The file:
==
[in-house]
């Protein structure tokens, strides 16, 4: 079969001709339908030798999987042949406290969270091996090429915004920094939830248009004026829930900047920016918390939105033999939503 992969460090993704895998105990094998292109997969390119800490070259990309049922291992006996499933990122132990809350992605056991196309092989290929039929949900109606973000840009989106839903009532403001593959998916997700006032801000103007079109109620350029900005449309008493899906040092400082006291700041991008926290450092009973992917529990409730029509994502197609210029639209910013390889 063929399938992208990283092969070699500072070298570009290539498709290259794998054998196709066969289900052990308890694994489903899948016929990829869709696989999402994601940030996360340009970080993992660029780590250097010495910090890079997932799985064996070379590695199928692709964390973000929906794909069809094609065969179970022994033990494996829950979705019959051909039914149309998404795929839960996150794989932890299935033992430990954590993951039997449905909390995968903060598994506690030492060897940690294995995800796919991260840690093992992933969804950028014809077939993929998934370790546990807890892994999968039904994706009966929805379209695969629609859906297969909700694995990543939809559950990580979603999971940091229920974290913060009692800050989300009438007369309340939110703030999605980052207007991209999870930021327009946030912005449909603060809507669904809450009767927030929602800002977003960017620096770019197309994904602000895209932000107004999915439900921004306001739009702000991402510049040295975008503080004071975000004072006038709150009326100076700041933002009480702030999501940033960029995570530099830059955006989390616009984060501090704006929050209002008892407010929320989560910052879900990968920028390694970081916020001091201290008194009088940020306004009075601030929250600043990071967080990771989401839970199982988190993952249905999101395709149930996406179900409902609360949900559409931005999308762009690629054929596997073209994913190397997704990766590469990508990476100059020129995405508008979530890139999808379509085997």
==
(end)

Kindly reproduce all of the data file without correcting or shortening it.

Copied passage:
[in-house]
């Protein structure tokens, strides 16, 4: 079969001709339908030798999987042949406290969270091996090429915004920094939830248009004026829930900047920016918390939105033999939503 992969460090993704895998105990094998292109997969390119800490070259990309049922291992006996499933990122132990809350992605056991196309092989290929039929949900109606973000840009989106839903009532403001593959998916997700006032801000103007079109109620350029900005449309008493899906040092400082006291700041991008926290450092009973992917529990409730029509994502197609210029639209910013390889 063929399938992208990283092969070699500072070298570009290539498709290259794998054998196709066969289900052990308890694994489903899948016929990829869709696989999402994601940030996360340009970080993992660029780590250097010495910090890079997932799985064996070379590695199928692709964390973000929906794909069809094609065969179970022994033990494996829950979705019959051909039914149309998404795929839960996150794989932890299935033992430990954590993951039997449905909390995968903060598994506690030492060897940690294995995800796919991260840690093992992933969804950028014809077939993929998934370790546990807890892994999968039904994706009966929805379209695969629609859906297969909700694995990543939809559950990580979603999971940091229920974290913060009692800050989300009438007369309340939110703030999605980052207007991209999870930021327009946030912005449909603060809507669904809450009767927030929602800002977003960017620096770019197309994904602000895209932000107004999915439900921004306001739009702000991402510049040295975008503080004071975000004072006038709150009326100076700041933002009480702030999501940033960029995570530099830059955006989390616009984060501090704006929050209002008892407010929320989560910052879900990968920028390694970081916020001091201290008194009088940020306004009075601030929250600043990071967080990771989401839970199982988190993952249905999101395709149930996406179900409902609360949900559409931005999308762009690629054929596997073209994913190397997704990766590469990508990476100059020129995405508008979530890139999808379509085997």